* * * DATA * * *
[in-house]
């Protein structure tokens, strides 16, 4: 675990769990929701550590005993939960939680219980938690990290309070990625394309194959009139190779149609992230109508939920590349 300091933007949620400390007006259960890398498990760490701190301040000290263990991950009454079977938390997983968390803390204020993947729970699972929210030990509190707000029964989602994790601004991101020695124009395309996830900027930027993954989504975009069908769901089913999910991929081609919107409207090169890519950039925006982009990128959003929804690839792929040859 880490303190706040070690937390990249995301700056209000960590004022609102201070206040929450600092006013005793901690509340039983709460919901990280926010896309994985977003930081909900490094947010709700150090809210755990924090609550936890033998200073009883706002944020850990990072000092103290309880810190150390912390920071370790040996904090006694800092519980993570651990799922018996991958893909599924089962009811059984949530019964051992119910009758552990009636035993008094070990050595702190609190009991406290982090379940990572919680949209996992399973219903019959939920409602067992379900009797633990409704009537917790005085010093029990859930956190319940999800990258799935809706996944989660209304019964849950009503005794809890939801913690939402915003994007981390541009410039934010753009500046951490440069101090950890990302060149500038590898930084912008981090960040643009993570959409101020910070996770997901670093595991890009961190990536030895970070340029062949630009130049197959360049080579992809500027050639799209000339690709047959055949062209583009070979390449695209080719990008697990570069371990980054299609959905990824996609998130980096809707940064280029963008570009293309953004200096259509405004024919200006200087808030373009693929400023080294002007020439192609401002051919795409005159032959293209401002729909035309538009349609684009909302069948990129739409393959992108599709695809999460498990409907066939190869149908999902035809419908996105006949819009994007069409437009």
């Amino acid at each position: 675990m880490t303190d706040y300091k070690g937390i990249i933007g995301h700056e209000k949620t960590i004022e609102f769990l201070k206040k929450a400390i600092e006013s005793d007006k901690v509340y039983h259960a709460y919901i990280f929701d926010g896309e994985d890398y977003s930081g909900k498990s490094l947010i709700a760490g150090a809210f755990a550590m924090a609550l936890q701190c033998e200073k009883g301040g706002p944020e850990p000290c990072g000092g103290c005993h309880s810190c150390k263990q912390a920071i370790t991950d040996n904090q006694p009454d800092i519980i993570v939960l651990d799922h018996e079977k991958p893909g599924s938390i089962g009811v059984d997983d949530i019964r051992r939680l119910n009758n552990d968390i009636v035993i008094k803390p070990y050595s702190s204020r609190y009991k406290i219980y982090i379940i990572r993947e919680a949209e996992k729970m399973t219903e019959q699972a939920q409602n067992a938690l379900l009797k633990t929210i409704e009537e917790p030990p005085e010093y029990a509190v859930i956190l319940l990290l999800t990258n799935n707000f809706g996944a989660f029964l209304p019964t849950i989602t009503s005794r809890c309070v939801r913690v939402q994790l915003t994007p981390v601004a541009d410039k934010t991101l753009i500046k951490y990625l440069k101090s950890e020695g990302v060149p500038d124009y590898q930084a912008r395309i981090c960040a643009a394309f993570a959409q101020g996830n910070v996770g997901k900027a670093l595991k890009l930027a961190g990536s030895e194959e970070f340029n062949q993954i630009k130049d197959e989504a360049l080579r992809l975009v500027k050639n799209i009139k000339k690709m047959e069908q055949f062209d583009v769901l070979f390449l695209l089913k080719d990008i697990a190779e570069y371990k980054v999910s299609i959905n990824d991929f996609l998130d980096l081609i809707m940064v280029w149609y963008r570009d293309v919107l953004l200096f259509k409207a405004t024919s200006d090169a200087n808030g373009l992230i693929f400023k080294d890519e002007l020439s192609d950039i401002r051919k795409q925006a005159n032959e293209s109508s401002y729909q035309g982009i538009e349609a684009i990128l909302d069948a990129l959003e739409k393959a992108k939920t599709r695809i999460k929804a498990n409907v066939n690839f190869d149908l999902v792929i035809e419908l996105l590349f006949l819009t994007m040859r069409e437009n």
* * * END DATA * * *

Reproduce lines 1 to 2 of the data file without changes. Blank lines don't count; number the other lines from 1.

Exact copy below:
[in-house]
């Protein structure tokens, strides 16, 4: 675990769990929701550590005993939960939680219980938690990290309070990625394309194959009139190779149609992230109508939920590349 300091933007949620400390007006259960890398498990760490701190301040000290263990991950009454079977938390997983968390803390204020993947729970699972929210030990509190707000029964989602994790601004991101020695124009395309996830900027930027993954989504975009069908769901089913999910991929081609919107409207090169890519950039925006982009990128959003929804690839792929040859 880490303190706040070690937390990249995301700056209000960590004022609102201070206040929450600092006013005793901690509340039983709460919901990280926010896309994985977003930081909900490094947010709700150090809210755990924090609550936890033998200073009883706002944020850990990072000092103290309880810190150390912390920071370790040996904090006694800092519980993570651990799922018996991958893909599924089962009811059984949530019964051992119910009758552990009636035993008094070990050595702190609190009991406290982090379940990572919680949209996992399973219903019959939920409602067992379900009797633990409704009537917790005085010093029990859930956190319940999800990258799935809706996944989660209304019964849950009503005794809890939801913690939402915003994007981390541009410039934010753009500046951490440069101090950890990302060149500038590898930084912008981090960040643009993570959409101020910070996770997901670093595991890009961190990536030895970070340029062949630009130049197959360049080579992809500027050639799209000339690709047959055949062209583009070979390449695209080719990008697990570069371990980054299609959905990824996609998130980096809707940064280029963008570009293309953004200096259509405004024919200006200087808030373009693929400023080294002007020439192609401002051919795409005159032959293209401002729909035309538009349609684009909302069948990129739409393959992108599709695809999460498990409907066939190869149908999902035809419908996105006949819009994007069409437009």